Isabel Bradley held on to the lighthouse until 1967, when she sold it to Suffolk County for $50,690.
Suffolk County had already purchased, in 1965, what would make up the bulk of the 608 acres that is now known as Cedar Point County Park. Two parcels were purchased from First National City Trust, trustees for the Astor family, for $768,000—a parcel from the Grace family for $567,000 and two other parcels for $801. The acquisition of the lighthouse in 1967 was the jewel in the crown that completed the park.
The lighthouse remained in good condition until a fire ripped though it in June 1974. Accounts of what caused the fire vary, with some blaming vandals, and others, county workers who used welding torches to seal the windows and doors with metal plates.
Russell Cullum was out on his boat with this family “when his daughter who was driving called out that there was smoke on the beach,” Newsday reported at the time. “My wife and I were in the back opening up bait,” he told the reporter. “I saw some smoke on the beach and thought someone was burning rubbish or lighting a fire. There was so much wind, you couldn’t tell where the smoke was coming from.’”
It was a full three hours later, when the family returned from their fishing trip, that “they saw much more smoke and realized it was pouring out of the lighthouse,” and Mr. Cullum called the fire department.
The sand spit leading out to the lighthouse was precarious at best for heavy fire equipment. “We sent five trucks with 66 men out there, but we only used the one the one truck with four wheel drive,” Richard Gray of the East Hampton Fire Department told Newsday at the time. “We couldn’t get the ladder trucks in there. … The fire basically burned itself out.”
The blaze took its toll on the lighthouse. The interior, described as “beautiful oak,” was gutted. The fire burned so hot that it cracked the heavy granite shell in places. It turned out that the lighthouse was uninsured by the county, so funds were not available for restoration. A month or so after the blaze, the county tried to minimally repair the lighthouse by shoring it up, patching cracks and installing a new roof to prevent further damage.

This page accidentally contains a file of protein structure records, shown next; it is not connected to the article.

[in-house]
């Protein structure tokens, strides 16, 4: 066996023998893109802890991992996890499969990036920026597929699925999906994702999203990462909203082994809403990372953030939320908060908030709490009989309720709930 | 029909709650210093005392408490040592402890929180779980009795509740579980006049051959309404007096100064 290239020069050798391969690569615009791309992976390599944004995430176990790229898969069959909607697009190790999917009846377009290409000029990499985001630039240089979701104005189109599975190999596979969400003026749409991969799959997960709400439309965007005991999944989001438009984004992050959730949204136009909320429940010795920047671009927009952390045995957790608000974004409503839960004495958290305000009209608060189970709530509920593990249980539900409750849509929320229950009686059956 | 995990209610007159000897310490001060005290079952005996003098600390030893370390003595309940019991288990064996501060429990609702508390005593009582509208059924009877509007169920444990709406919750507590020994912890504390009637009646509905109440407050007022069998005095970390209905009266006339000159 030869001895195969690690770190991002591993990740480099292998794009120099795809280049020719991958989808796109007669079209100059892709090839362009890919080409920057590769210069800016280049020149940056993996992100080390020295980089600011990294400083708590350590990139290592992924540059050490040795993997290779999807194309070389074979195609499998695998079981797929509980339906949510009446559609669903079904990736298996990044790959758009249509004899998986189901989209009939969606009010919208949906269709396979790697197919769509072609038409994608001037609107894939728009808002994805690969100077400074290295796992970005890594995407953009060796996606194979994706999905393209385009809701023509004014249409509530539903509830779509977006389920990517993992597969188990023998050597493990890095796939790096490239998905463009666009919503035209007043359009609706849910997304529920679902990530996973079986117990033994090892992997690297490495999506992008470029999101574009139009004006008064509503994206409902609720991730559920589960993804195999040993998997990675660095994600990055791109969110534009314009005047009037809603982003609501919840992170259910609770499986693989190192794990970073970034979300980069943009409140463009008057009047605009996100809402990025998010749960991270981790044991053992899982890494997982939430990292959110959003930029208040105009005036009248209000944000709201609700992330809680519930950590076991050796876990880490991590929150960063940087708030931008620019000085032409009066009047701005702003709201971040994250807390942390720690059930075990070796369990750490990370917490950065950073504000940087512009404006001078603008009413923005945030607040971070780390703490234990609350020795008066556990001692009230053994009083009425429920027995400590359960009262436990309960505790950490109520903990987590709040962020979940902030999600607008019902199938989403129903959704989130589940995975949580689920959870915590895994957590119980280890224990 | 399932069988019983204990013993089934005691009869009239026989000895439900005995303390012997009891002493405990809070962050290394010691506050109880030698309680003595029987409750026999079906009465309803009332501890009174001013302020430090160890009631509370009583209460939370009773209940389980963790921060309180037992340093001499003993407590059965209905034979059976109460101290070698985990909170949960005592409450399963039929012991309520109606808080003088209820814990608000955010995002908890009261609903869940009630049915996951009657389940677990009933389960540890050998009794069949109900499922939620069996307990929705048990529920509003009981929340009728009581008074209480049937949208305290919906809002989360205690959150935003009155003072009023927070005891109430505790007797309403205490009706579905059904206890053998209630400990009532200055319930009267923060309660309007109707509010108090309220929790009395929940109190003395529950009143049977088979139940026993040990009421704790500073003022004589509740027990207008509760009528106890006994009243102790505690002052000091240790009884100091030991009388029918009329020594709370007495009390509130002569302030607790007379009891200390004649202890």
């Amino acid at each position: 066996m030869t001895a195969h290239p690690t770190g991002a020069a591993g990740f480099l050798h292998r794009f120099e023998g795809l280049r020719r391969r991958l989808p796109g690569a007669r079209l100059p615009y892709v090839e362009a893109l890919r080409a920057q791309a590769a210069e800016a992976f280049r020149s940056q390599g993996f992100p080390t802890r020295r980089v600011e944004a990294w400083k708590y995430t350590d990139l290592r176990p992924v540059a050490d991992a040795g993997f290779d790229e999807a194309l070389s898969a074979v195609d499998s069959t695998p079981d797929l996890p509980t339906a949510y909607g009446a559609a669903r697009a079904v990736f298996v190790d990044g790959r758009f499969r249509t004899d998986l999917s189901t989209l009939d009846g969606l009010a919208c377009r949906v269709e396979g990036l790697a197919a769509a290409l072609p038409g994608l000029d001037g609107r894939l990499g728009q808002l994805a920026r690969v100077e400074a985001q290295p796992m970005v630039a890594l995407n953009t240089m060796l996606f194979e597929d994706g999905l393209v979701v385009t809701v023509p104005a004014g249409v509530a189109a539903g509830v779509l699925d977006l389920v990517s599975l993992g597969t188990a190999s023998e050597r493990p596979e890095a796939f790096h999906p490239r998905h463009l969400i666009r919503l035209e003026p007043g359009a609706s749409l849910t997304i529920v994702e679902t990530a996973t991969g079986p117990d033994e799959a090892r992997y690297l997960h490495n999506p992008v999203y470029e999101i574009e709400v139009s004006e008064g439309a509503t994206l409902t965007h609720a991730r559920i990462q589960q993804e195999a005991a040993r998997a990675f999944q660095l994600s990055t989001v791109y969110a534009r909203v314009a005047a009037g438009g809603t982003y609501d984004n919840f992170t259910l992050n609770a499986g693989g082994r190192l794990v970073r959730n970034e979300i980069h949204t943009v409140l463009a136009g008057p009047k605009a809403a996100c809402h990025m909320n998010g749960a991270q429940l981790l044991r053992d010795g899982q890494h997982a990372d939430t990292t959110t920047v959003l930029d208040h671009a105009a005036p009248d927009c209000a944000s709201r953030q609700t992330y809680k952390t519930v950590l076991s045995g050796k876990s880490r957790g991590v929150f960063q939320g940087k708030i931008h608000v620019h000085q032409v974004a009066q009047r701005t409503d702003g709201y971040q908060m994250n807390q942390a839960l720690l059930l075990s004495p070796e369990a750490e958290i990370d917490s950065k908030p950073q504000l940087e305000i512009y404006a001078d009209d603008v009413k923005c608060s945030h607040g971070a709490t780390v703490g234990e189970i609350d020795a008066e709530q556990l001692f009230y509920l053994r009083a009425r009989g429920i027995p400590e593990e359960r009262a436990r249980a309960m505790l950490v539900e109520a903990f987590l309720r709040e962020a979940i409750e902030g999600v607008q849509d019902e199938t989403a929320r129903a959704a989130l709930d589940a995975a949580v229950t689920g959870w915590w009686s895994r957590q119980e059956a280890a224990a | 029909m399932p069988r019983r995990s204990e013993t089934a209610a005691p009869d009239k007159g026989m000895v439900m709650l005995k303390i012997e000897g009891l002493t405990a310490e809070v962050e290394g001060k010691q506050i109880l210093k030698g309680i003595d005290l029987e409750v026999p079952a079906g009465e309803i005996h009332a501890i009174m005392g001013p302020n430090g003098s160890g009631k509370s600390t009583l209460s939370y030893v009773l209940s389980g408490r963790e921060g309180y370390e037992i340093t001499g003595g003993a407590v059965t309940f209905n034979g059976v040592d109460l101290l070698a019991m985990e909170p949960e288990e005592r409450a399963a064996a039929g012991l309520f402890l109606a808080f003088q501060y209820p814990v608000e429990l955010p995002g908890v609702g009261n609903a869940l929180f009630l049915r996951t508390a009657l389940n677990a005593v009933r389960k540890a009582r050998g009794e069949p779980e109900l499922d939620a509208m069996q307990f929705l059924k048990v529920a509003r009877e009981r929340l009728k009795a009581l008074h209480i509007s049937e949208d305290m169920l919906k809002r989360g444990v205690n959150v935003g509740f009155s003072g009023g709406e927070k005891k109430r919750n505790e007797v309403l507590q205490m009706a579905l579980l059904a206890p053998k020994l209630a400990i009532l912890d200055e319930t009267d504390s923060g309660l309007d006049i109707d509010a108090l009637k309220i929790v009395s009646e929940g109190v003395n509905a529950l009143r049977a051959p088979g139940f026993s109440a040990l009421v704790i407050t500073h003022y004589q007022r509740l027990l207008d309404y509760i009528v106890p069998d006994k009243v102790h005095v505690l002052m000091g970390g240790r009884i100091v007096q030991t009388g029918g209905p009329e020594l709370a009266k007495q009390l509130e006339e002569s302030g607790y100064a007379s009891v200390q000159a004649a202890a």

The Cedar Island Light languished in a strange and lonely limbo. Over the years, many groups made efforts to restore it, including the Sag Harbor Whaling and Historical Museum, the Suffolk County Historical Trust and the Cedar Island Lighthouse Fund.
Then, in 2002, the Suffolk County Parks Department and the Long Island Chapter of the US Lighthouse Society succeeded in getting the lighthouse on the National Registry of Historic Places.
From that point on, preservation efforts have been ramped up. An original oil house on the property was restored in 2004, and in November 2013, the 145-year-old, 7,000-pound steel lantern was removed by crane and transported by barge to Sag Harbor to be stabilized, sandblasted, primed and re-painted at a cost of about $25,000. The lantern will be returned to its perch after the roof has been repaired.
By the summer of 2014, the county and the lighthouse society had announced plans to make the lighthouse a self-sustaining bed-and-breakfast.
Michael Leahy, chairman of the Cedar Island Lighthouse Restoration and president of the Long Island Chapter of the US Lighthouse Society, says the model for the bed-and-breakfast is a similar lighthouse in Saugerties, New York. The Saugerties Lighthouse was built in 1869, the same year as the one at Cedar Island, with the same Italianate style and a similar layout. The main difference is that the exterior of Cedar Island’s Light is Boston granite, while the Saugerties Light is red brick.
The Saugerties Light has two bedrooms, as will the Cedar Point Light. The rooms at the Saugerties Light rent for about $275 a night.
“I think the people who go out there would get the feel of what is was like to be a 19th-century lighthouse keeper,” Mr. Leahy said.
“The historic Cedar Island Lighthouse is of great significance to the residents of the East End,” said Suffolk County Second District Legislator Bridget Fleming, who secured the funding for the lighthouse, in a recent press release. She called the new roof an “important first step” in the restoration of a community resource.